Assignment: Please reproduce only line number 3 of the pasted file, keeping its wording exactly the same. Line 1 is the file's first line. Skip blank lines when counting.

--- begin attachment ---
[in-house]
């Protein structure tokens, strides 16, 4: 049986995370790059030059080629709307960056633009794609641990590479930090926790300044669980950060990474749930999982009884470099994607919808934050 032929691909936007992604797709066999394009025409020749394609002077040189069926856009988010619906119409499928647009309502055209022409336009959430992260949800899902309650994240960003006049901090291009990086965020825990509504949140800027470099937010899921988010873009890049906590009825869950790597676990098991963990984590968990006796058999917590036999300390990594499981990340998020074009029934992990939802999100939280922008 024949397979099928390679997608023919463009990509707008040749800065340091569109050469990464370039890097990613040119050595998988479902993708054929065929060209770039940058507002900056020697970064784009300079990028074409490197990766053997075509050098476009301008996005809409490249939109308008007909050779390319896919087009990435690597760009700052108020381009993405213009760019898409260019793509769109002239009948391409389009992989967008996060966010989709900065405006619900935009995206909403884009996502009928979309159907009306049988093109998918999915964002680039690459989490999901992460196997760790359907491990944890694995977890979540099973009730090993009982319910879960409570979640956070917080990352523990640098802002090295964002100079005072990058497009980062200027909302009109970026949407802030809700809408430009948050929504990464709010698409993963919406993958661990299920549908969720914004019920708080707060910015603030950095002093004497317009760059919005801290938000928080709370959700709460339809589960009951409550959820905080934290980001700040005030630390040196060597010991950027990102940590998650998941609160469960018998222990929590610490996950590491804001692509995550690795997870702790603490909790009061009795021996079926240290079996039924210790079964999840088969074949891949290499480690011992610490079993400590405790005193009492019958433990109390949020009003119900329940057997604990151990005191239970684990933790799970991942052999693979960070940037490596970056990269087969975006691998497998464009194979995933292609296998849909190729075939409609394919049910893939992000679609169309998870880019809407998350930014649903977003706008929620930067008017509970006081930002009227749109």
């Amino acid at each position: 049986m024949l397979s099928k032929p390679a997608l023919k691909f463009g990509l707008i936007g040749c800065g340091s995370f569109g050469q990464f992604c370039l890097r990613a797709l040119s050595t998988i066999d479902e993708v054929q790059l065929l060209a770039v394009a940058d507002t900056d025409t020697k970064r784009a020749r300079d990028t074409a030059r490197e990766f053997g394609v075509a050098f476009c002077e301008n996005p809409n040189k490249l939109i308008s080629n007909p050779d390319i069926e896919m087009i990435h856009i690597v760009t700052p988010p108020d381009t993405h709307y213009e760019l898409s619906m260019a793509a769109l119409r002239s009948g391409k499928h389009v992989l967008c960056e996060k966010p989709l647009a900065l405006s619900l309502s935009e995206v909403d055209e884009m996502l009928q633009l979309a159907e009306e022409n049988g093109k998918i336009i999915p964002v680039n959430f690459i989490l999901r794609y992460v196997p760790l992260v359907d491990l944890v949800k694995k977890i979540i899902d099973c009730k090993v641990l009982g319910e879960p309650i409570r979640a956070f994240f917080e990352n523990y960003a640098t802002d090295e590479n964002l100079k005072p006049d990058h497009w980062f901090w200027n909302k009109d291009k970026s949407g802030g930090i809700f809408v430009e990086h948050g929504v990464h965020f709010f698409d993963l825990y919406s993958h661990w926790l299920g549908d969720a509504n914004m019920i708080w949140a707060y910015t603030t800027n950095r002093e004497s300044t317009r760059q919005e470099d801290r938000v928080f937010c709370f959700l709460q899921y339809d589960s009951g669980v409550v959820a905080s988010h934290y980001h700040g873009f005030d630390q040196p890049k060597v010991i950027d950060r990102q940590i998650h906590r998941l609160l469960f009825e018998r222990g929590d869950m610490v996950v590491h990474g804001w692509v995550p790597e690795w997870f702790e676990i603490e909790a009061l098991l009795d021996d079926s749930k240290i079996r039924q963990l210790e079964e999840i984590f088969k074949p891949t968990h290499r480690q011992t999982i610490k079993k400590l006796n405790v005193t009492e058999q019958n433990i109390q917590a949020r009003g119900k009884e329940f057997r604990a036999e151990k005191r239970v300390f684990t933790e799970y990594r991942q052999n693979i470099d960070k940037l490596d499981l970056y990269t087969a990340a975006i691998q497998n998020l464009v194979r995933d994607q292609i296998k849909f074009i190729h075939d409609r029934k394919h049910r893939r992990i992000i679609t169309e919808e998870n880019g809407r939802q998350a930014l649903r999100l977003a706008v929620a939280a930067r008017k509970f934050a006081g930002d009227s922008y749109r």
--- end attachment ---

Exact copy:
């Amino acid at each position: 049986m024949l397979s099928k032929p390679a997608l023919k691909f463009g990509l707008i936007g040749c800065g340091s995370f569109g050469q990464f992604c370039l890097r990613a797709l040119s050595t998988i066999d479902e993708v054929q790059l065929l060209a770039v394009a940058d507002t900056d025409t020697k970064r784009a020749r300079d990028t074409a030059r490197e990766f053997g394609v075509a050098f476009c002077e301008n996005p809409n040189k490249l939109i308008s080629n007909p050779d390319i069926e896919m087009i990435h856009i690597v760009t700052p988010p108020d381009t993405h709307y213009e760019l898409s619906m260019a793509a769109l119409r002239s009948g391409k499928h389009v992989l967008c960056e996060k966010p989709l647009a900065l405006s619900l309502s935009e995206v909403d055209e884009m996502l009928q633009l979309a159907e009306e022409n049988g093109k998918i336009i999915p964002v680039n959430f690459i989490l999901r794609y992460v196997p760790l992260v359907d491990l944890v949800k694995k977890i979540i899902d099973c009730k090993v641990l009982g319910e879960p309650i409570r979640a956070f994240f917080e990352n523990y960003a640098t802002d090295e590479n964002l100079k005072p006049d990058h497009w980062f901090w200027n909302k009109d291009k970026s949407g802030g930090i809700f809408v430009e990086h948050g929504v990464h965020f709010f698409d993963l825990y919406s993958h661990w926790l299920g549908d969720a509504n914004m019920i708080w949140a707060y910015t603030t800027n950095r002093e004497s300044t317009r760059q919005e470099d801290r938000v928080f937010c709370f959700l709460q899921y339809d589960s009951g669980v409550v959820a905080s988010h934290y980001h700040g873009f005030d630390q040196p890049k060597v010991i950027d950060r990102q940590i998650h906590r998941l609160l469960f009825e018998r222990g929590d869950m610490v996950v590491h990474g804001w692509v995550p790597e690795w997870f702790e676990i603490e909790a009061l098991l009795d021996d079926s749930k240290i079996r039924q963990l210790e079964e999840i984590f088969k074949p891949t968990h290499r480690q011992t999982i610490k079993k400590l006796n405790v005193t009492e058999q019958n433990i109390q917590a949020r009003g119900k009884e329940f057997r604990a036999e151990k005191r239970v300390f684990t933790e799970y990594r991942q052999n693979i470099d960070k940037l490596d499981l970056y990269t087969a990340a975006i691998q497998n998020l464009v194979r995933d994607q292609i296998k849909f074009i190729h075939d409609r029934k394919h049910r893939r992990i992000i679609t169309e919808e998870n880019g809407r939802q998350a930014l649903r999100l977003a706008v929620a939280a930067r008017k509970f934050a006081g930002d009227s922008y749109r």